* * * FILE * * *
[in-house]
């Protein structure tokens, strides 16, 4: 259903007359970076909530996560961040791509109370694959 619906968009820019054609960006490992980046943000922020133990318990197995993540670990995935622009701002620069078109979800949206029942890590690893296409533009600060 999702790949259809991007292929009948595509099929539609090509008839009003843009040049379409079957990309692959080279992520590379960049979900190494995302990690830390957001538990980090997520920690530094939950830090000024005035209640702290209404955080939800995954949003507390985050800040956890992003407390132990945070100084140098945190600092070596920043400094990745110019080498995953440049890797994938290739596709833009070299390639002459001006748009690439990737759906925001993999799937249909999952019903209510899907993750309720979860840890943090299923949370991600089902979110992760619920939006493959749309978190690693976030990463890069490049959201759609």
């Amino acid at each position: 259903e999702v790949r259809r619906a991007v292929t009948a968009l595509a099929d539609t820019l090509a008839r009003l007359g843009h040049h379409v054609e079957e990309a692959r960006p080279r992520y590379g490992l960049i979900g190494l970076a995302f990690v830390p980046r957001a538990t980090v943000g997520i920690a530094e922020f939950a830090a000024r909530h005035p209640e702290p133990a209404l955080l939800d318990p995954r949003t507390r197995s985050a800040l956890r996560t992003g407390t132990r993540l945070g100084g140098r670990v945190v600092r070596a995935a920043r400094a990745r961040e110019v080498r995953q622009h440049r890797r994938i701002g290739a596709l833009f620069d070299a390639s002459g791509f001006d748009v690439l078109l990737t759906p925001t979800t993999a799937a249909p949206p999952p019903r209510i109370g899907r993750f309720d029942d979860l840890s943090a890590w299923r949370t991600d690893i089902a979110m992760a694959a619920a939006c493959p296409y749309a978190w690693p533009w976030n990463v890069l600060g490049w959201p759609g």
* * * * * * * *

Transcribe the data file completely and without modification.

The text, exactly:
[in-house]
């Protein structure tokens, strides 16, 4: 259903007359970076909530996560961040791509109370694959 619906968009820019054609960006490992980046943000922020133990318990197995993540670990995935622009701002620069078109979800949206029942890590690893296409533009600060 999702790949259809991007292929009948595509099929539609090509008839009003843009040049379409079957990309692959080279992520590379960049979900190494995302990690830390957001538990980090997520920690530094939950830090000024005035209640702290209404955080939800995954949003507390985050800040956890992003407390132990945070100084140098945190600092070596920043400094990745110019080498995953440049890797994938290739596709833009070299390639002459001006748009690439990737759906925001993999799937249909999952019903209510899907993750309720979860840890943090299923949370991600089902979110992760619920939006493959749309978190690693976030990463890069490049959201759609």
């Amino acid at each position: 259903e999702v790949r259809r619906a991007v292929t009948a968009l595509a099929d539609t820019l090509a008839r009003l007359g843009h040049h379409v054609e079957e990309a692959r960006p080279r992520y590379g490992l960049i979900g190494l970076a995302f990690v830390p980046r957001a538990t980090v943000g997520i920690a530094e922020f939950a830090a000024r909530h005035p209640e702290p133990a209404l955080l939800d318990p995954r949003t507390r197995s985050a800040l956890r996560t992003g407390t132990r993540l945070g100084g140098r670990v945190v600092r070596a995935a920043r400094a990745r961040e110019v080498r995953q622009h440049r890797r994938i701002g290739a596709l833009f620069d070299a390639s002459g791509f001006d748009v690439l078109l990737t759906p925001t979800t993999a799937a249909p949206p999952p019903r209510i109370g899907r993750f309720d029942d979860l840890s943090a890590w299923r949370t991600d690893i089902a979110m992760a694959a619920a939006c493959p296409y749309a978190w690693p533009w976030n990463v890069l600060g490049w959201p759609g």